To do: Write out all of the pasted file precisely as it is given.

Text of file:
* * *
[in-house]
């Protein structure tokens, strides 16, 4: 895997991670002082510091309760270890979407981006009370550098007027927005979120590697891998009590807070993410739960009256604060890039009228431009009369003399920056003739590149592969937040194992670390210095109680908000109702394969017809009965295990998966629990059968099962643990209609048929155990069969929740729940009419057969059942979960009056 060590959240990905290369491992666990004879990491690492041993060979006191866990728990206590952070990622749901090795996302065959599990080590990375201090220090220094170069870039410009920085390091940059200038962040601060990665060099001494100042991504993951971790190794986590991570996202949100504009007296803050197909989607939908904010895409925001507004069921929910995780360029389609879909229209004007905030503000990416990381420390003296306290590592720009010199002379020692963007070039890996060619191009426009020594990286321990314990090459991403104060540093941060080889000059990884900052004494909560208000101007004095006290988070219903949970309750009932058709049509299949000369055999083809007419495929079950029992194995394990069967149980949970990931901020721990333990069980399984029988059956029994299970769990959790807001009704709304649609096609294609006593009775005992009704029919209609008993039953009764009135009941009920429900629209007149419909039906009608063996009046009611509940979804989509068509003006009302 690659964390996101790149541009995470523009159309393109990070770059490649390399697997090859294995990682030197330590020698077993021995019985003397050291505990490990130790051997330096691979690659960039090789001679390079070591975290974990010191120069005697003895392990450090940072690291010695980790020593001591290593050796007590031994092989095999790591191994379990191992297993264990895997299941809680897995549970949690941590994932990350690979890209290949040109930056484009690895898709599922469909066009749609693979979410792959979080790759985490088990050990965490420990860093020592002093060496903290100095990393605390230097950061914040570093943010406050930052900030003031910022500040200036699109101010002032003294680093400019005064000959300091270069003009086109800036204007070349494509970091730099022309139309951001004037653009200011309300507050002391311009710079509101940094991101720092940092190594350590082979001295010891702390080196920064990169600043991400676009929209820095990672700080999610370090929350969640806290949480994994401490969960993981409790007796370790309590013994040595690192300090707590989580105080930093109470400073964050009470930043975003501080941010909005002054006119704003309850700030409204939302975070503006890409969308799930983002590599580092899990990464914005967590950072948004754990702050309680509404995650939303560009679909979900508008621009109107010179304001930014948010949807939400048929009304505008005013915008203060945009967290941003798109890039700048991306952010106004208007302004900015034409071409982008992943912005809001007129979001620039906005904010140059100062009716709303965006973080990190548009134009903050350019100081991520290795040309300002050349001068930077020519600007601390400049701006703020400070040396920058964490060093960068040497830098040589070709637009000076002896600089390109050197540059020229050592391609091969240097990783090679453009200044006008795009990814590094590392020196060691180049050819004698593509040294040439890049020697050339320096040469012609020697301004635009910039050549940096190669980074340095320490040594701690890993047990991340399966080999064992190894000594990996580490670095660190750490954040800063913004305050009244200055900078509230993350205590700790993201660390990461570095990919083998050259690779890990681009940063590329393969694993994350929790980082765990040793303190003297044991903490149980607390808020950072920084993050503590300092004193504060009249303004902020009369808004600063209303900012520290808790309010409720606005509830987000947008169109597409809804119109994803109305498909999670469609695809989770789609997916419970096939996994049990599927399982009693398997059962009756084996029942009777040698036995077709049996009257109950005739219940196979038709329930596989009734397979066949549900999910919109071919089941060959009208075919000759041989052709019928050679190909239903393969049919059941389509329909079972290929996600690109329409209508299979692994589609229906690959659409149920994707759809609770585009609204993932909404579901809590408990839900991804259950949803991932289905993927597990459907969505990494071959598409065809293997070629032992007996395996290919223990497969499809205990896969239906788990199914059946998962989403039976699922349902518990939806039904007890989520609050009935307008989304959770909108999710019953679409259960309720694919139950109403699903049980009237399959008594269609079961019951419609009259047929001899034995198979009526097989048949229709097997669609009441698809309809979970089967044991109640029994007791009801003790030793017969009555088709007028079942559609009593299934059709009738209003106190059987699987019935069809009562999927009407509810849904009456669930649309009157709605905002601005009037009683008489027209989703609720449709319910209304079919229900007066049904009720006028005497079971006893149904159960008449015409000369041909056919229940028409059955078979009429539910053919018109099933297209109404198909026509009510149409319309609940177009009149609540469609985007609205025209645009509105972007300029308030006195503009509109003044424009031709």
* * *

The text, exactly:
[in-house]
């Protein structure tokens, strides 16, 4: 895997991670002082510091309760270890979407981006009370550098007027927005979120590697891998009590807070993410739960009256604060890039009228431009009369003399920056003739590149592969937040194992670390210095109680908000109702394969017809009965295990998966629990059968099962643990209609048929155990069969929740729940009419057969059942979960009056 060590959240990905290369491992666990004879990491690492041993060979006191866990728990206590952070990622749901090795996302065959599990080590990375201090220090220094170069870039410009920085390091940059200038962040601060990665060099001494100042991504993951971790190794986590991570996202949100504009007296803050197909989607939908904010895409925001507004069921929910995780360029389609879909229209004007905030503000990416990381420390003296306290590592720009010199002379020692963007070039890996060619191009426009020594990286321990314990090459991403104060540093941060080889000059990884900052004494909560208000101007004095006290988070219903949970309750009932058709049509299949000369055999083809007419495929079950029992194995394990069967149980949970990931901020721990333990069980399984029988059956029994299970769990959790807001009704709304649609096609294609006593009775005992009704029919209609008993039953009764009135009941009920429900629209007149419909039906009608063996009046009611509940979804989509068509003006009302 690659964390996101790149541009995470523009159309393109990070770059490649390399697997090859294995990682030197330590020698077993021995019985003397050291505990490990130790051997330096691979690659960039090789001679390079070591975290974990010191120069005697003895392990450090940072690291010695980790020593001591290593050796007590031994092989095999790591191994379990191992297993264990895997299941809680897995549970949690941590994932990350690979890209290949040109930056484009690895898709599922469909066009749609693979979410792959979080790759985490088990050990965490420990860093020592002093060496903290100095990393605390230097950061914040570093943010406050930052900030003031910022500040200036699109101010002032003294680093400019005064000959300091270069003009086109800036204007070349494509970091730099022309139309951001004037653009200011309300507050002391311009710079509101940094991101720092940092190594350590082979001295010891702390080196920064990169600043991400676009929209820095990672700080999610370090929350969640806290949480994994401490969960993981409790007796370790309590013994040595690192300090707590989580105080930093109470400073964050009470930043975003501080941010909005002054006119704003309850700030409204939302975070503006890409969308799930983002590599580092899990990464914005967590950072948004754990702050309680509404995650939303560009679909979900508008621009109107010179304001930014948010949807939400048929009304505008005013915008203060945009967290941003798109890039700048991306952010106004208007302004900015034409071409982008992943912005809001007129979001620039906005904010140059100062009716709303965006973080990190548009134009903050350019100081991520290795040309300002050349001068930077020519600007601390400049701006703020400070040396920058964490060093960068040497830098040589070709637009000076002896600089390109050197540059020229050592391609091969240097990783090679453009200044006008795009990814590094590392020196060691180049050819004698593509040294040439890049020697050339320096040469012609020697301004635009910039050549940096190669980074340095320490040594701690890993047990991340399966080999064992190894000594990996580490670095660190750490954040800063913004305050009244200055900078509230993350205590700790993201660390990461570095990919083998050259690779890990681009940063590329393969694993994350929790980082765990040793303190003297044991903490149980607390808020950072920084993050503590300092004193504060009249303004902020009369808004600063209303900012520290808790309010409720606005509830987000947008169109597409809804119109994803109305498909999670469609695809989770789609997916419970096939996994049990599927399982009693398997059962009756084996029942009777040698036995077709049996009257109950005739219940196979038709329930596989009734397979066949549900999910919109071919089941060959009208075919000759041989052709019928050679190909239903393969049919059941389509329909079972290929996600690109329409209508299979692994589609229906690959659409149920994707759809609770585009609204993932909404579901809590408990839900991804259950949803991932289905993927597990459907969505990494071959598409065809293997070629032992007996395996290919223990497969499809205990896969239906788990199914059946998962989403039976699922349902518990939806039904007890989520609050009935307008989304959770909108999710019953679409259960309720694919139950109403699903049980009237399959008594269609079961019951419609009259047929001899034995198979009526097989048949229709097997669609009441698809309809979970089967044991109640029994007791009801003790030793017969009555088709007028079942559609009593299934059709009738209003106190059987699987019935069809009562999927009407509810849904009456669930649309009157709605905002601005009037009683008489027209989703609720449709319910209304079919229900007066049904009720006028005497079971006893149904159960008449015409000369041909056919229940028409059955078979009429539910053919018109099933297209109404198909026509009510149409319309609940177009009149609540469609985007609205025209645009509105972007300029308030006195503009509109003044424009031709």